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c)order demolition of work or restoration to former condition and collect damages in both cases.

3) Pay damages to land owner

2)Pay necessary expenses for preservation.

Bad Faith

Good Faith

1)Land owner must indemnify bps, for improvements and pay damages

1)Remove them in any event and/or

2)Cannot compel bps, to buy land

2)Be indemnified for damages

Bad Faith

3. Land Owner, Improver and Material Owner are different persons

Good Faith 1)Acquire the improvements and pay indemnity to bps and be subsidiarily liable for mat’ls to om

Builder, Planter, Sower(bps) Good Faith

Owner of materials (om) Good Faith

1)Right of retention for necessary and useful expenses.

1)Collect value of mat’ls. primarily from bps or subsidiarily from lo if bps is insolvent.

2)Pay value of mat’ls to om

2)Remove only if w/o injury

2)a.sell the land to bp except: value of the land is considerably more. to s

Good Faith

1)Right of retention for necessary and useful expenses. 2)Keep bldg., etc. w/o indem-nity to om and collect damages from him.

1)Lose mat’ls. w/o right to indemnity. 2)Pay damages.

3)without subsidiary liability for cost of materials

Bad Faith

same as though both acted in good faith (in pari delicto)

Land Owner (lo)

1)Option to: a)acquire improvements and pay indemnity to bps b.i) sell to bp except: value of land is considerably more then, forced lease b.ii)rent to s

Good Faith

Bad Faith

1)Option to: a)acquire improvemen t w/o paying indemnity and collect damages b)demolition/restora -tion plus damages c)sell to bp or collect rent from s plus damages.

1)Recover necessary expenses for land preservation. 2)Loses improvement w/o right to indemnity from lo unless lo sells the land.

Bad Faith

2)If bps acquired improvement remove mat’ls if possible (w/o) injury.

Bad Faith

Bad Faith

same as though all acted in good faith


Good Faith

1)Recover value from bps(in pari delicto)

3)No action against LO and may be liable to LO for damages.

2)Pay necessary expenses to bps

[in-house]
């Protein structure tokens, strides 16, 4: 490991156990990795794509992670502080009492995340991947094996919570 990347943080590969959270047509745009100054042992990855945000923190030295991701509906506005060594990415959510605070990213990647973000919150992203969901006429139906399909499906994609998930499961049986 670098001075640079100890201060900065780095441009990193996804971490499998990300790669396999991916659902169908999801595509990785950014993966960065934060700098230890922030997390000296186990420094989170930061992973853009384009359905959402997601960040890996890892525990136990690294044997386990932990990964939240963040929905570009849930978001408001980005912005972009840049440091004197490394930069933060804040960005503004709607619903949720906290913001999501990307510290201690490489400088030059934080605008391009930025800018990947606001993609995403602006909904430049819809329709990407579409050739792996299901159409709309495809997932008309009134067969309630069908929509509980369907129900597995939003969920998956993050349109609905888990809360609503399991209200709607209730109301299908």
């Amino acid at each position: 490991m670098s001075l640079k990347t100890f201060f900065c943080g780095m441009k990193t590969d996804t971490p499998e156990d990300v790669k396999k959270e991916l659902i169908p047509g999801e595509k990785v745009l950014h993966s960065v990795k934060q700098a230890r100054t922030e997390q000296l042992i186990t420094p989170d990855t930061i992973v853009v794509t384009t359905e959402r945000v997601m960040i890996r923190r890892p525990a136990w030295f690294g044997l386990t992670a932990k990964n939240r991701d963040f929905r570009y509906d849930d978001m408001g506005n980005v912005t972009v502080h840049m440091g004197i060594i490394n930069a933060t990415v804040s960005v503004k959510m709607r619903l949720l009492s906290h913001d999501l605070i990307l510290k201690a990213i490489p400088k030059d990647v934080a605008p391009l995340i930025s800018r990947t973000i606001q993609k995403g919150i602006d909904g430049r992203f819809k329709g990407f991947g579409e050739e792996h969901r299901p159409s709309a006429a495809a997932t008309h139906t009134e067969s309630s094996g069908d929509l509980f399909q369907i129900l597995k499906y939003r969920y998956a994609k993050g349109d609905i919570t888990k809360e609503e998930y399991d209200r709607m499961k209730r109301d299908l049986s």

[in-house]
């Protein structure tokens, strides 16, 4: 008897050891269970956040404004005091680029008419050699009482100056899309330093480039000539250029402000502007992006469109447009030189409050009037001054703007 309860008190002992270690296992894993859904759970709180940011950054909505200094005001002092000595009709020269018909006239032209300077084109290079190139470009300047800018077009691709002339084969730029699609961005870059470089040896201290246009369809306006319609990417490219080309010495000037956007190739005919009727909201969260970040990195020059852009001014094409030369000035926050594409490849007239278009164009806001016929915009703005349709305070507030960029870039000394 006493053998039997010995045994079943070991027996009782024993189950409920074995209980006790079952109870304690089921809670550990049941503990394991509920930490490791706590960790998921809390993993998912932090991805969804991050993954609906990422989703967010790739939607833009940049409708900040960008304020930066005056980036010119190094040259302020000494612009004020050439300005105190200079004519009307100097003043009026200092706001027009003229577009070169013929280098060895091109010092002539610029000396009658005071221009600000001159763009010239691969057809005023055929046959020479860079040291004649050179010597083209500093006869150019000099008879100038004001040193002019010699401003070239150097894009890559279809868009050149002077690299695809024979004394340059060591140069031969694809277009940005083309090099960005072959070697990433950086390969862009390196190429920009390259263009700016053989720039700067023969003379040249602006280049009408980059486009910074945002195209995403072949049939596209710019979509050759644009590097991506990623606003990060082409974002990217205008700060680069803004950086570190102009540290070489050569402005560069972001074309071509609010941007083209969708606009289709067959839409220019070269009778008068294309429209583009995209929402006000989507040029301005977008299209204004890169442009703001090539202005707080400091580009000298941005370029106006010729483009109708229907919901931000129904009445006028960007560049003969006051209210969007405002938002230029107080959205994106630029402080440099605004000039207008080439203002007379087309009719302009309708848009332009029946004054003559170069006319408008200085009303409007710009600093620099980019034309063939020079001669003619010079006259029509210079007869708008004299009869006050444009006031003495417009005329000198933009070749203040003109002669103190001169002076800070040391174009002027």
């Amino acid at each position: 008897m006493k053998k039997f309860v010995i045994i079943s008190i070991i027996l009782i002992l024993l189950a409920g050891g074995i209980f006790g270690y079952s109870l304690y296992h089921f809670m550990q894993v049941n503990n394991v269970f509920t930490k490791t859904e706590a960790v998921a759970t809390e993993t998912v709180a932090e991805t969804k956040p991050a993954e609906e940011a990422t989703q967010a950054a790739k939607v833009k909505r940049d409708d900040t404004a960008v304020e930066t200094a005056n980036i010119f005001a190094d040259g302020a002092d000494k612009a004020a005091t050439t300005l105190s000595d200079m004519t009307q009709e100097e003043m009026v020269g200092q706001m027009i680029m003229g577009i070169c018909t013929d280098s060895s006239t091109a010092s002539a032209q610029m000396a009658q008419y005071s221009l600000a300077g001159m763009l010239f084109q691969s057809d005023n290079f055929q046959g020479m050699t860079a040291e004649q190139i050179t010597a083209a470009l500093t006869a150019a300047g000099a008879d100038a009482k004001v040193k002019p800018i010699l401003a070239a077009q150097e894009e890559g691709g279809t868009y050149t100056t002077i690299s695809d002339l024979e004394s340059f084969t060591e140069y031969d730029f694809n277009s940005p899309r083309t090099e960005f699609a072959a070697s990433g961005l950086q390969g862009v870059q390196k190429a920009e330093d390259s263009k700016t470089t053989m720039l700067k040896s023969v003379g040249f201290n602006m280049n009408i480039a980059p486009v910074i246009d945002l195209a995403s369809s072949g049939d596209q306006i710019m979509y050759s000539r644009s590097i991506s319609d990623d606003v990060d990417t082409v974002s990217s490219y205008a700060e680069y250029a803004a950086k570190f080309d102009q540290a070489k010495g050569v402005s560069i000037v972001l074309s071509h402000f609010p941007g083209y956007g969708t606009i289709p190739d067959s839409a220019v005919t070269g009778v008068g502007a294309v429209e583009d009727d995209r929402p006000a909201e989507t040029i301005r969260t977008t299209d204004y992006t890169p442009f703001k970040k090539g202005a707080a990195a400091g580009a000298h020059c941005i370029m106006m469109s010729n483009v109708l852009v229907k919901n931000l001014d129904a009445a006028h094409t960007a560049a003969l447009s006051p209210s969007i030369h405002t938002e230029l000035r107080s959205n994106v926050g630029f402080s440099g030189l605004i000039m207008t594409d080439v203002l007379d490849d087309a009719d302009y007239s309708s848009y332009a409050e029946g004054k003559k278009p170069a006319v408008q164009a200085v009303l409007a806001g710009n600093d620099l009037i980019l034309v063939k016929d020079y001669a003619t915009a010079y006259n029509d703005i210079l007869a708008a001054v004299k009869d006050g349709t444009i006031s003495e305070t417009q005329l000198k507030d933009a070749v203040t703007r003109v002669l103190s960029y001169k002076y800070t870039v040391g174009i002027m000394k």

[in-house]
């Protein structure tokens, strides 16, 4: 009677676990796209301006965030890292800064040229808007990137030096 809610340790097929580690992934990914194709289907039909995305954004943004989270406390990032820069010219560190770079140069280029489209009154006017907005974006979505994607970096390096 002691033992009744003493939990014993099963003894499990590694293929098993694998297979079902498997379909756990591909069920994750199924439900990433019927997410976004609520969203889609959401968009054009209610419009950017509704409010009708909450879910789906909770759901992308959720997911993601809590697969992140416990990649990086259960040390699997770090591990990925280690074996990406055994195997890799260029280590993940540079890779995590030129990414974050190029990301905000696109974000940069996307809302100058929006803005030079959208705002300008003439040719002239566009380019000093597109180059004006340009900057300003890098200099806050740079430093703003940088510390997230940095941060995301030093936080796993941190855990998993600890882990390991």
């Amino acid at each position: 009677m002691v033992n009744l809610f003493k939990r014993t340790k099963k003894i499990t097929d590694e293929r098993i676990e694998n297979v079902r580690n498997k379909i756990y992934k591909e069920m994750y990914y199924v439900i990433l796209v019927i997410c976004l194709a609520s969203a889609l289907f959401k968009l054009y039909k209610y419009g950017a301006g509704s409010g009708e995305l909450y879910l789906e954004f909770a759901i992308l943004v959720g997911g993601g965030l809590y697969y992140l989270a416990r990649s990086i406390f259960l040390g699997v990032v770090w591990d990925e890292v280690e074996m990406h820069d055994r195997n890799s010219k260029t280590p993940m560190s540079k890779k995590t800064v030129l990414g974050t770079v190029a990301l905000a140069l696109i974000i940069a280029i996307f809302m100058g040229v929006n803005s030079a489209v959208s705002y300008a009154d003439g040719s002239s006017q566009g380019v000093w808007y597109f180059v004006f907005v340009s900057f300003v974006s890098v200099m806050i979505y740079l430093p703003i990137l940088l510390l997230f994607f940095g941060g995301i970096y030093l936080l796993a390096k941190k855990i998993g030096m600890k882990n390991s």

Bad Faith

Bad Faith

Distinctions: Avulsion

1. gradual and imperceptible;

1. sudden/abrupt process;

2. soil cannot be identified; 3. belongs to the owner of the

5. identifiable and verifiable; 6. belongs to the owner from whose property it

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property to which it is attached; 4. merely an attachment

1. If the mixture is caused by one owner in good faith, or by the will of both owners, or by chance, or by a common agent - COOWNERSHIP results. 2. If mixture is made by the owner in bad faith, then he losses his material in favor of the other and he is liable for damages.

was detached; 7. first a detachment followed by an attachment

Formation of Islands Rules on Ownership: 1. If formed on the sea a. within territorial waters - State b. outside territorial waters - first country to occupy 2. If formed on lakes, navigable/floatable rivers - State 3. If formed on non-navigable/floatable rivers: a. if nearer in margin to one bank- owner of nearer margin is the sole owner b. if equidistant - island shall be divided longitudinally in halves

Right of Accession with respect to movable property: Adjunction - process by virtue of which two movable things belonging to different owners are united in such a way that they form a single object and each of the things united preserves its own nature.

Specification - giving a new form to another’s material through application of labor (labor is the principal)

Rules: 1. If the worker is in good faith: a) he appropriates the new thing; b) he must indemnify for the mat’ls. EXCEPT: if the mat’l is more precious than the new thing then the owner has the option to: i) get the thing but pay for the work; or ii) demand indemnity for the mat’l. 2. If the worker is in bad faith, owner of the material has the option to: a) appropriate the work without paying for the labor; b) demand indemnity for mat’ls plus damages.

Kinds: 1. 2. 3. 4. 5.

EXCEPT: if the value of the resultant work is more valuable for artistic or scientific reasons.

Engraftment/Inclusio Attachment/Soldadura Weaving/Tejido Painting/Pintura Writing/Escritura

Quieting of title

Tests to determine which is the principal: 1. That to which the other has been united as an ornament, or for its use or perfection; 2. That of greater value; 3. That of greater volume; 4. That which has greater merits. NOTE: In painting, sculpture, writings, printed matter, engraving and lithographs, the board, metal, stone, canvass, paper or parchment shall be deemed accessory.

Separation of things allowed in the following cases: 1. separation without injury; 2. accessory is more precious than the principal; or 3. owner of the principal acted in bad faith. Mixture - combination/union of materials where the respective identities of the component elements are lost.

Kinds: 1. Commixtion - mixture of solids 2. Confusion - mixture of liquids Rules:

Requisites: 1. Plaintiff must have a legal or equitable title to, or interest in the real property which is the subject matter of the action; 2. There must be a cloud in such title; 3. Such cloud must be due to some instrument, record, claim, encumbrance or proceeding which is apparently valid but is in truth invalid, ineffective, voidable/ unenforceable, and is prejudicial to the plaintiff’s title; and 4. The plaintiff must return to the defendant all benefits he may have received from the latter, or reimburse him for expenses that may have redounded to his benefit.